EDITORIAL boohoo, Burberry and buymie: ways retailers are rethinking engagement

Keeping consumers engaged is the name of the game

Keeping consumers engaged is the name of the game

Boohoo is, like many retailers, making a foray into the metaverse to engage its consumer base. The fast fashion brand is releasing its second collection of NFTs for what it charmingly calls “the boohooverse”, its first set selling out in under three hours and crashing its website. This time it has enlisted a roster of metaverse artists to create a thousand pieces of NFT fashion and accessories based on its real-world ranges.

The move sees the company not only tap into the metaverse, but also making it something much more friendly to the non-geeky and ultra-luxury market. It also reflects the first tentative moves towards the mainstream retail market making significant inroads into using the metaverse.

Naturally, it is more of the same in terms of innovation, but has opted to democratise this new virtual world and make it something appealing to its clientele of young women. This in itself is quite radical. To date, much of what has been found to buy for avatars in the metaverse has been from luxury brands and has commanded both an appropriate price, but also attracted a certain user base. The fact that boohoo is now in the metaverse, just as it is at its end of the high street, starts to carve out a new niche for mainstream retailers to play in the virtual world. And this, surely, is the opening of the door to the true potential of the metaverse to sell everything?

Meanwhile, at the other end of the spectrum, Burberry has seen its sales rise in 2021/22, with revenue growing for the first time in five years. Part of this turnaround has been attributed to the company becoming a real powerhouse among luxury brands when it comes to using social media.

Tipping the 1 million follower mark on TikTok, while seeing increasing sales through Instagram, have been landmark events for the retailer and again demonstrate the power of using new channels to engage with consumers.

However, not all of Burberry’s growth has been down to using new, digital channels; some of it is down to how it revamp physical retail, with hybrid shops that include in-store digital experiences, as well as leveraging the return of live fashion shows.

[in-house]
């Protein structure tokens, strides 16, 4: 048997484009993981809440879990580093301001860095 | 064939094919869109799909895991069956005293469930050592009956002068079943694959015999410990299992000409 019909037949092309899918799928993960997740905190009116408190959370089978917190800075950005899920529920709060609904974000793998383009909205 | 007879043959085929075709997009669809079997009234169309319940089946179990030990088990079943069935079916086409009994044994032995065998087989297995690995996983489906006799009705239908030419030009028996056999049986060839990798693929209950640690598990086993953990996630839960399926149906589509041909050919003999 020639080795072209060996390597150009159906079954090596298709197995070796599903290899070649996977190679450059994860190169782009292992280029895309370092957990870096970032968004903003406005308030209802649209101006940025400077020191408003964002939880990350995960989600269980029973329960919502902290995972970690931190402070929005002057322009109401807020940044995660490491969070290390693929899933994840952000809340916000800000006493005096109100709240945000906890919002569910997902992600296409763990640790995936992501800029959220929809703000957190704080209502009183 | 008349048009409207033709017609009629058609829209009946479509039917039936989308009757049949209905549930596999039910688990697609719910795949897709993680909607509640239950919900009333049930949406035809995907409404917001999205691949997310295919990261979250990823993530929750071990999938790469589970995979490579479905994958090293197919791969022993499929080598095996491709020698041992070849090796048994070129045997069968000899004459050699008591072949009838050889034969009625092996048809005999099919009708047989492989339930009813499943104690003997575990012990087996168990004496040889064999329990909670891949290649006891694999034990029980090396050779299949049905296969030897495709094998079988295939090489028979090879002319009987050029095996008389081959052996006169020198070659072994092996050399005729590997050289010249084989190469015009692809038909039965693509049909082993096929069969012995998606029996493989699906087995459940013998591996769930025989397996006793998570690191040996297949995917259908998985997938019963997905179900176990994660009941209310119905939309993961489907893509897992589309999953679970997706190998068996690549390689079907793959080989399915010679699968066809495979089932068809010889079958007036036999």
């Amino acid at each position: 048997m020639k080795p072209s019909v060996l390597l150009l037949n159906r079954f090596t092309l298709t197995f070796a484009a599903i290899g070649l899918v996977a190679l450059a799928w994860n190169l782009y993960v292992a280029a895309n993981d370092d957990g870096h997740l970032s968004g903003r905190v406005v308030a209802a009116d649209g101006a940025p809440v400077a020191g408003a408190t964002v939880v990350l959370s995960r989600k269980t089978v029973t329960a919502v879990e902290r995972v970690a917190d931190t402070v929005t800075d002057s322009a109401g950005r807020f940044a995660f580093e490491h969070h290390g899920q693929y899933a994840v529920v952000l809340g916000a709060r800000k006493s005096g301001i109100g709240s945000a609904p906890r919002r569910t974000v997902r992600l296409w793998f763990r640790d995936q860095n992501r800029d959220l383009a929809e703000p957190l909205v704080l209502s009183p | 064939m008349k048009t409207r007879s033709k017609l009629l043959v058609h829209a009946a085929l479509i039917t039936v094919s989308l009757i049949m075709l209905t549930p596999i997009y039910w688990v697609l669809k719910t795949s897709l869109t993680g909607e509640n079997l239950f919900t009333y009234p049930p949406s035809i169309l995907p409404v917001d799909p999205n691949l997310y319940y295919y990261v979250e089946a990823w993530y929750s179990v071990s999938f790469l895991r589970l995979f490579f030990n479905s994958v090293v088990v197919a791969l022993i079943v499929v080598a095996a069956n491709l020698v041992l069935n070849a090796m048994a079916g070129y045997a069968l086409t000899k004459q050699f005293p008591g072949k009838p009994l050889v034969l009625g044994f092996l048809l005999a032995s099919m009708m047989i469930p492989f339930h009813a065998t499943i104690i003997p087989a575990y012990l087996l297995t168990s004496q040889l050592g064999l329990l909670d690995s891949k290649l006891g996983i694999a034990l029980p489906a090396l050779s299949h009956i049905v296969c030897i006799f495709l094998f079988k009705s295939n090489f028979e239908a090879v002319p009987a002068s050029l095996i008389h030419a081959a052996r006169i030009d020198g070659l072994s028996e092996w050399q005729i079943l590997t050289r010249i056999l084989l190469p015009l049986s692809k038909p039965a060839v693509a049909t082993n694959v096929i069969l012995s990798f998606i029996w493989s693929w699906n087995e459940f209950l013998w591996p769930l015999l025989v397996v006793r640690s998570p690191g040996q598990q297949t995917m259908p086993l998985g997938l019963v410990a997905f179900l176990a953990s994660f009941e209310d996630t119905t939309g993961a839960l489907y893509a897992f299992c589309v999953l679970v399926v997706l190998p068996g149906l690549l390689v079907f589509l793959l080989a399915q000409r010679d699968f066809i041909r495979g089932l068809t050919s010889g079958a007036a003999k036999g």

What Burberry has done so expertly is linked all this together to create a live, physical and social triumvirate that is truly omni-channel in the most modern sense of the world.

The other act of reinvention this week comes from the expansion in the UK of Irish grocery delivery platform Buymie. Following its tie up with Asda in the UK, the company is looking to replicate its personal shopper approach to one-hour large basket grocery delivery here in Leeds and Bristol.

This adds a whole new spin to the grocery delivery market. While the big four have seen huge success with large basket delivery over the lockdown, the rise of one-hour local convenience food delivery is inspiring many new customers to look again at how they shop for food online. They want the rapidity and convenience they get with small scale delivery, but for their big shop.

And why not? Anyone who has got used to using standard online grocery will be wondering as I do why it takes so long and is so hard to get a slot. Entrants such as Buymie – and, as we reported last week, Motatos – are hitting a market ripe for change. While neither may be the success they deserve to be, the customer will still win, as the competition seizes upon these new models to shake up the sector.

In fact, all three examples this week – boohoo in the metaverse, Burberry on live, social and physical and the new ways of doing online grocery – are the shape of the next six months in retail. With inflation at a 40 year high, retailers are going to have to pull out all the stops to find ways to stand out and be the ones that win. These three examples are certainly something to take inspiration from in that regard.

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